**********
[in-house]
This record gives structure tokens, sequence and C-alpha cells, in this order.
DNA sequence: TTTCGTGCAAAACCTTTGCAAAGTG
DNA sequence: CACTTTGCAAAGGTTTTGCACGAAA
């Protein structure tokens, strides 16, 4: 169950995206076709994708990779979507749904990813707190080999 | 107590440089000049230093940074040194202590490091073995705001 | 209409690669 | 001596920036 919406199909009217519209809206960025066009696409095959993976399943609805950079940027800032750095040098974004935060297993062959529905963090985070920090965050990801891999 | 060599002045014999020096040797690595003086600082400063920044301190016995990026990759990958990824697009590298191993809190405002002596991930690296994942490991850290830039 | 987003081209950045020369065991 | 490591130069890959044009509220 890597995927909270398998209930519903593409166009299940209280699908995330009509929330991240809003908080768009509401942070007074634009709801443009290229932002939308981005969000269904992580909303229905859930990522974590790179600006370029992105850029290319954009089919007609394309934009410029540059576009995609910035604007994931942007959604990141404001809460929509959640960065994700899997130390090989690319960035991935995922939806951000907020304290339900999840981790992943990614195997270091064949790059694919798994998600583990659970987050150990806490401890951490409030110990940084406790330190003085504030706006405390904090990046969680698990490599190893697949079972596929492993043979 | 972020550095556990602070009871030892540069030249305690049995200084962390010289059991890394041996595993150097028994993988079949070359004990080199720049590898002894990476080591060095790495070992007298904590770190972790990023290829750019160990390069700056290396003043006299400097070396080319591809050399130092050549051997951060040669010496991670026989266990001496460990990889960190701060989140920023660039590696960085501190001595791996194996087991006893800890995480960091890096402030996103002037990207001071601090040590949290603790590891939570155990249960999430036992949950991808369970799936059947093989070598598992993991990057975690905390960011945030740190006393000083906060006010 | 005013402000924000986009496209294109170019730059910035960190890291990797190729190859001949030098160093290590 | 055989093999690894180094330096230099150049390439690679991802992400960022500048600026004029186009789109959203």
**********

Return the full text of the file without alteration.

[in-house]
This record gives structure tokens, sequence and C-alpha cells, in this order.
DNA sequence: TTTCGTGCAAAACCTTTGCAAAGTG
DNA sequence: CACTTTGCAAAGGTTTTGCACGAAA
């Protein structure tokens, strides 16, 4: 169950995206076709994708990779979507749904990813707190080999 | 107590440089000049230093940074040194202590490091073995705001 | 209409690669 | 001596920036 919406199909009217519209809206960025066009696409095959993976399943609805950079940027800032750095040098974004935060297993062959529905963090985070920090965050990801891999 | 060599002045014999020096040797690595003086600082400063920044301190016995990026990759990958990824697009590298191993809190405002002596991930690296994942490991850290830039 | 987003081209950045020369065991 | 490591130069890959044009509220 890597995927909270398998209930519903593409166009299940209280699908995330009509929330991240809003908080768009509401942070007074634009709801443009290229932002939308981005969000269904992580909303229905859930990522974590790179600006370029992105850029290319954009089919007609394309934009410029540059576009995609910035604007994931942007959604990141404001809460929509959640960065994700899997130390090989690319960035991935995922939806951000907020304290339900999840981790992943990614195997270091064949790059694919798994998600583990659970987050150990806490401890951490409030110990940084406790330190003085504030706006405390904090990046969680698990490599190893697949079972596929492993043979 | 972020550095556990602070009871030892540069030249305690049995200084962390010289059991890394041996595993150097028994993988079949070359004990080199720049590898002894990476080591060095790495070992007298904590770190972790990023290829750019160990390069700056290396003043006299400097070396080319591809050399130092050549051997951060040669010496991670026989266990001496460990990889960190701060989140920023660039590696960085501190001595791996194996087991006893800890995480960091890096402030996103002037990207001071601090040590949290603790590891939570155990249960999430036992949950991808369970799936059947093989070598598992993991990057975690905390960011945030740190006393000083906060006010 | 005013402000924000986009496209294109170019730059910035960190890291990797190729190859001949030098160093290590 | 055989093999690894180094330096230099150049390439690679991802992400960022500048600026004029186009789109959203």